When it comes to climbing, I’ve always been a boulder woman. There’s less equipment (just the shoes and your wit), you don’t need a partner and you don’t go as high. Then one day I remembered the point of it all: to climb outdoors, where you can lose yourself, and the air smells like grass rather than a cocktail of sweat. While you can boulder outdoors, if you’re not a very good climber you’ll get more of a challenge top-roping. And I’m not very good; whenever I think hard about how high I am, my courage fails.
Since top-roping has an insurance system, with one person stationed at the foot of the wall, acting as a counterweight, or belay, should you fall, I thought it might make me a little, er, bolder. I’ve already done the course, which lasts a day and qualifies you to use a wall without supervision (if you haven’t qualified to climb unsupervised, and nor has your belay, you will need to book a lesson).
My belay was a friend, by which I mean the son of a guy I met once at a conference. I have a problem asking for help at the best of times; asking a near-stranger to save my life would be completely beyond my social skills. But you don’t have to ask, you just have to fall off a wall; the belay will have exactly the right amount of slack in the rope that connects you both to let you climb the wall, then stop you falling all the way to the floor. So you do have to concentrate when it’s your turn on the ground; you can’t just do a spelling bee in your head.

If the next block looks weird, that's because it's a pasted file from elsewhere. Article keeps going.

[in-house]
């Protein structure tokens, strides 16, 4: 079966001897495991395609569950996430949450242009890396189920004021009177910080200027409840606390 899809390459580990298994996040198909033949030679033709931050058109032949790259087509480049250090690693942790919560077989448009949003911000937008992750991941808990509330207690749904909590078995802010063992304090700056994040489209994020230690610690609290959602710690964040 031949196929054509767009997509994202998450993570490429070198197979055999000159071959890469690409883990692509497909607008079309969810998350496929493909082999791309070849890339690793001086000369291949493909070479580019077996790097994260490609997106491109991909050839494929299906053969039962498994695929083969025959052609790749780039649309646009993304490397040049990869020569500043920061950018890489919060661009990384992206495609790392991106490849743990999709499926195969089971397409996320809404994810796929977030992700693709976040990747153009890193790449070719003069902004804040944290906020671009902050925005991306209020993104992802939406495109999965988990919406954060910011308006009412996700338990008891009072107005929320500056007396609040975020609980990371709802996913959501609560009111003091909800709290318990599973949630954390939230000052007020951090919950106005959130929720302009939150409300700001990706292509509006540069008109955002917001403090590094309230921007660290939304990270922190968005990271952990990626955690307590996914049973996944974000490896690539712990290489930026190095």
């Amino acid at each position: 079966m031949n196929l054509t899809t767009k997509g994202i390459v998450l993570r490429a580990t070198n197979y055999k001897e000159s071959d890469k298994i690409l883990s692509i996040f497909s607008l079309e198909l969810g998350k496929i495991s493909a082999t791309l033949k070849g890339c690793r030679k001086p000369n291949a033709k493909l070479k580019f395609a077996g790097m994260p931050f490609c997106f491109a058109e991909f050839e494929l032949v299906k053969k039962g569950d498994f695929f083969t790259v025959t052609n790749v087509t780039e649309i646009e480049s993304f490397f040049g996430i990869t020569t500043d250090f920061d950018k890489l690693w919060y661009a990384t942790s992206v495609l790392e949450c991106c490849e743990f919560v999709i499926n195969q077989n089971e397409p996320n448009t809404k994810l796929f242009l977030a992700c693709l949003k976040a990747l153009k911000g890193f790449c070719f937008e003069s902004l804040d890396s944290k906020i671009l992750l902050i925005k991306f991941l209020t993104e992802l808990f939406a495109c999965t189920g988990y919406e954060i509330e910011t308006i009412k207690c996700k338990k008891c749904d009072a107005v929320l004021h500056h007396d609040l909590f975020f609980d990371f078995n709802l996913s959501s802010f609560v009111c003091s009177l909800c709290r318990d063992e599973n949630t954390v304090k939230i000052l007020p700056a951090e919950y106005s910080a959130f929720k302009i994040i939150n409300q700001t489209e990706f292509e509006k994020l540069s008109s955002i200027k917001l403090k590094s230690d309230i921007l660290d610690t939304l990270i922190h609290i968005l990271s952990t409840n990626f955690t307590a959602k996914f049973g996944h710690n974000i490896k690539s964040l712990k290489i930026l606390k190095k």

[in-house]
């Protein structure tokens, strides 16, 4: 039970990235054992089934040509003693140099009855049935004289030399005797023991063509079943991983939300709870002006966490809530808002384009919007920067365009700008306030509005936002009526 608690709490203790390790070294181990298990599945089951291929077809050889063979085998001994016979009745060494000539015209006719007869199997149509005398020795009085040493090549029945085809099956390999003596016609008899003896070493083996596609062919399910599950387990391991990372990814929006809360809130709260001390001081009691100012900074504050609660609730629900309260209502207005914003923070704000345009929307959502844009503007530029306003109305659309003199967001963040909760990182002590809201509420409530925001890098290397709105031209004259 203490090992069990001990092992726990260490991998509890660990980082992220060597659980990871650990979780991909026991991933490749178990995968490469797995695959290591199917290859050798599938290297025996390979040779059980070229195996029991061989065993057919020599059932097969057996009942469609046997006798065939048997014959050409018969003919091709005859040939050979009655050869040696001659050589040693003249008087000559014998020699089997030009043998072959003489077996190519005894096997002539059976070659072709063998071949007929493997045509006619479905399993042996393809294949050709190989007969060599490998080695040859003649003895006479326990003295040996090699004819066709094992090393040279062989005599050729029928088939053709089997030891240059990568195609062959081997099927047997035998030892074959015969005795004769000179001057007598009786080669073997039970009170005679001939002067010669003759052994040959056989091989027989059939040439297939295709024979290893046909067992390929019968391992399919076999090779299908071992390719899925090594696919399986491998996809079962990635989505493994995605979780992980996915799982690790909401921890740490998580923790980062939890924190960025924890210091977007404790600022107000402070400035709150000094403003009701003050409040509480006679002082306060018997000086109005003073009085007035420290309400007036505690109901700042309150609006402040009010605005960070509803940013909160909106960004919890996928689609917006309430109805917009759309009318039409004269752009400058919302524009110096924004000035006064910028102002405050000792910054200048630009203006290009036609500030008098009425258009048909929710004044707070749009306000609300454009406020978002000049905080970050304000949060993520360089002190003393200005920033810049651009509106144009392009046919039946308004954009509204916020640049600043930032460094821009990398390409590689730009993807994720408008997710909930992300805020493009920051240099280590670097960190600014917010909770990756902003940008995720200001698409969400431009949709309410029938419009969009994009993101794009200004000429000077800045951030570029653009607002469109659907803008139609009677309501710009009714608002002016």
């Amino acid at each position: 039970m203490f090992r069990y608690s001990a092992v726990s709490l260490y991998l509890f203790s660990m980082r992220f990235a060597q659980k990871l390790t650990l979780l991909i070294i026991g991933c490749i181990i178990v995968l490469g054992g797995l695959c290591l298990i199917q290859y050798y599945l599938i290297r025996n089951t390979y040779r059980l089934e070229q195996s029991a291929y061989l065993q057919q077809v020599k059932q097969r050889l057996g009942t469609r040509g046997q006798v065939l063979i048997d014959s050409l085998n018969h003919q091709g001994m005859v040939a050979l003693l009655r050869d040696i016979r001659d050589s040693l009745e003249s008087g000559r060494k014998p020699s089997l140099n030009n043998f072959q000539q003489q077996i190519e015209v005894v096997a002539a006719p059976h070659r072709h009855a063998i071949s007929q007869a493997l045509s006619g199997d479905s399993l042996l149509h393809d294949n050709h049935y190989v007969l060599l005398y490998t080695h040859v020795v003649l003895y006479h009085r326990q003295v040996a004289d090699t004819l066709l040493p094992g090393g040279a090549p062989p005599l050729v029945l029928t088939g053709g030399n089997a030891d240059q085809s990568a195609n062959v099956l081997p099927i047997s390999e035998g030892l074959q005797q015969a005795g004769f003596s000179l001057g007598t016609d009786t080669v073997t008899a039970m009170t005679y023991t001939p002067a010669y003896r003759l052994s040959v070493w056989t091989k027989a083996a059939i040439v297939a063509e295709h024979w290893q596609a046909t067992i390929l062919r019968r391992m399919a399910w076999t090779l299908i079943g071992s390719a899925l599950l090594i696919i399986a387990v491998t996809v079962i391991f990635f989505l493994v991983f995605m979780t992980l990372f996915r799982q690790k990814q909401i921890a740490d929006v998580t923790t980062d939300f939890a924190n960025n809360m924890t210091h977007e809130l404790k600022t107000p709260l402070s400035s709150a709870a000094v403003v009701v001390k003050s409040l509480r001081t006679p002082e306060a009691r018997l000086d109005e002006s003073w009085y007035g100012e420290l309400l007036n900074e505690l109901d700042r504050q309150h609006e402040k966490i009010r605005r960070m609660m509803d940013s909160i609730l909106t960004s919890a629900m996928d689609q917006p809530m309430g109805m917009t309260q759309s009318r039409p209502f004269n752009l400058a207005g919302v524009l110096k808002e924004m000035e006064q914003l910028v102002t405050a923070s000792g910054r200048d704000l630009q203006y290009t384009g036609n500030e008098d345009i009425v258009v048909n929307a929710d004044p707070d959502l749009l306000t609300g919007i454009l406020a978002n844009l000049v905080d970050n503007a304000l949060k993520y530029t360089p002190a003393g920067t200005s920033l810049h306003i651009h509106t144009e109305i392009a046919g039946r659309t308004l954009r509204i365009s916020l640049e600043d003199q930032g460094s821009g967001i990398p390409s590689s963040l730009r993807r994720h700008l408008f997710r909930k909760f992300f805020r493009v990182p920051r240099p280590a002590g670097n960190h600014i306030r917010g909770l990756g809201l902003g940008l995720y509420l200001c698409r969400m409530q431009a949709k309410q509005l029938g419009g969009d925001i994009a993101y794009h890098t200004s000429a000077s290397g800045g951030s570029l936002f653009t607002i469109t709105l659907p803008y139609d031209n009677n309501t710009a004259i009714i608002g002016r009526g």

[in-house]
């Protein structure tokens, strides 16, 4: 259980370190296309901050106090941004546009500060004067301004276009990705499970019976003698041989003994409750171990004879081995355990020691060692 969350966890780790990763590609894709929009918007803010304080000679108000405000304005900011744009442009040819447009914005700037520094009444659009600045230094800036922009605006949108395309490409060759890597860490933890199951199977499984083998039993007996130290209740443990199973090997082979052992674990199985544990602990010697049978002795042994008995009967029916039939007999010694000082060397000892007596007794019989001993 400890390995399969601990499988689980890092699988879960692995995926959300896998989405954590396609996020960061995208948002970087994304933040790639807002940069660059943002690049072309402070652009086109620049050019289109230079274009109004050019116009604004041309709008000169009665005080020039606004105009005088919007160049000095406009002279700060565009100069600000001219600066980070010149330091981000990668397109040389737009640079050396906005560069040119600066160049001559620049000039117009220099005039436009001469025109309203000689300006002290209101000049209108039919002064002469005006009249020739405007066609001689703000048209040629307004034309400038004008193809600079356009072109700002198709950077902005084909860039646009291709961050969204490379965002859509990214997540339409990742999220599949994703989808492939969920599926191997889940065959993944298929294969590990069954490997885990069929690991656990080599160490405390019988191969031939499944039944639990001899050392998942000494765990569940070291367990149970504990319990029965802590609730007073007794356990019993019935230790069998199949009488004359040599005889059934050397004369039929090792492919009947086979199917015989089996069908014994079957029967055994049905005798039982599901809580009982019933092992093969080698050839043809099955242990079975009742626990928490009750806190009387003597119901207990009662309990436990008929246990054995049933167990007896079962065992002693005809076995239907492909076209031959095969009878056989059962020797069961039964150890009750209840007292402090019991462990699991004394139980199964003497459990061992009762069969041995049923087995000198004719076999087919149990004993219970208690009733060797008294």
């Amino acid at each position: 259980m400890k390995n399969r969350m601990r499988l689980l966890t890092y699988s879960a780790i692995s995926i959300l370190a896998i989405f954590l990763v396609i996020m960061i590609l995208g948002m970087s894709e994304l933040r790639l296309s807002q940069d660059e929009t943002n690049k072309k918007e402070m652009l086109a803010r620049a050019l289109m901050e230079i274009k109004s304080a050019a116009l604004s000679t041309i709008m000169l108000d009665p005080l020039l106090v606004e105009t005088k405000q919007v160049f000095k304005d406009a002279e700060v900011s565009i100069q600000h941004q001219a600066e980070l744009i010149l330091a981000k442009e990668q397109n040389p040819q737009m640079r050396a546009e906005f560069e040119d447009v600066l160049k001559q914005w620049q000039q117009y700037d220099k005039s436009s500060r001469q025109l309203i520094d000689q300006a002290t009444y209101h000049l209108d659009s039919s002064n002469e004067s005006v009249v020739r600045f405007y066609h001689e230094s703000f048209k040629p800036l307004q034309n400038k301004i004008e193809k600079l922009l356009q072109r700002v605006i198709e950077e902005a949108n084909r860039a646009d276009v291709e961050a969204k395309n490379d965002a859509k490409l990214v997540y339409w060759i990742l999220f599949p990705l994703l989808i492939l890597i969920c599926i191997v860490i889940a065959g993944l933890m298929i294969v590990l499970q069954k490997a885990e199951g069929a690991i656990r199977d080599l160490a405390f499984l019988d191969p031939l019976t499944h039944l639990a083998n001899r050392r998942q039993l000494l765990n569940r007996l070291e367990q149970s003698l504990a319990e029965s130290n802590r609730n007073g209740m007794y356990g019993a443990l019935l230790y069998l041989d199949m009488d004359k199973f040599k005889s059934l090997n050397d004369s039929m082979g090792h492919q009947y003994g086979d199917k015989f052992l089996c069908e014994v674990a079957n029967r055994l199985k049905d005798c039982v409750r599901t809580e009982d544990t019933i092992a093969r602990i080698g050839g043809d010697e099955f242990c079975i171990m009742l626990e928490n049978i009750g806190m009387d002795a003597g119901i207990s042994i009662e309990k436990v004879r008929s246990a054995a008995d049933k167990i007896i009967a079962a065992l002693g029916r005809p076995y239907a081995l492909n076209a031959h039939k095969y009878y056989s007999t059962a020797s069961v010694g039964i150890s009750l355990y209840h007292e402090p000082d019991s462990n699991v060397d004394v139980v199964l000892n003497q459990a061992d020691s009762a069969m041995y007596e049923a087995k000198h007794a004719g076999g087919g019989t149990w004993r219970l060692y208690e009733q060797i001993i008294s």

Sessions start with the harness, two hoops that go round each thigh as if in answer to the problem: “My legs don’t look enough like sausages.” There’s a lot of emphasis on getting this right, and climbers constantly inspect each other’s attachments as if they are very advanced chimpanzees.
At the easiest levels, the climb follows a very intuitive path. You spend barely any time figuring out what to do next, which is good, because the less breathing space I have to realise how high I am, the more likely I am to get to the top. You’re not hanging off the rope, or getting any gravity-help from it. It’s a placebo effect, but that’s the best kind.
Mainly through embarrassment, I got to the top of the wall on the first climb, then never repeated that gigantic achievement. Potential shame is only motivational once. There’s probably an MBA module in that.
I will do this, and do this again, until I’ve tried an actual mountain.
What I learned
Once you’ve been taught how to tie your rope, practise every day – even with just a piece of string – until you can’t even remember not knowing how to do it. It’s like a pin number – it will vanish without repetition
• To find a climbing wall near you, go to thebmc.co.uk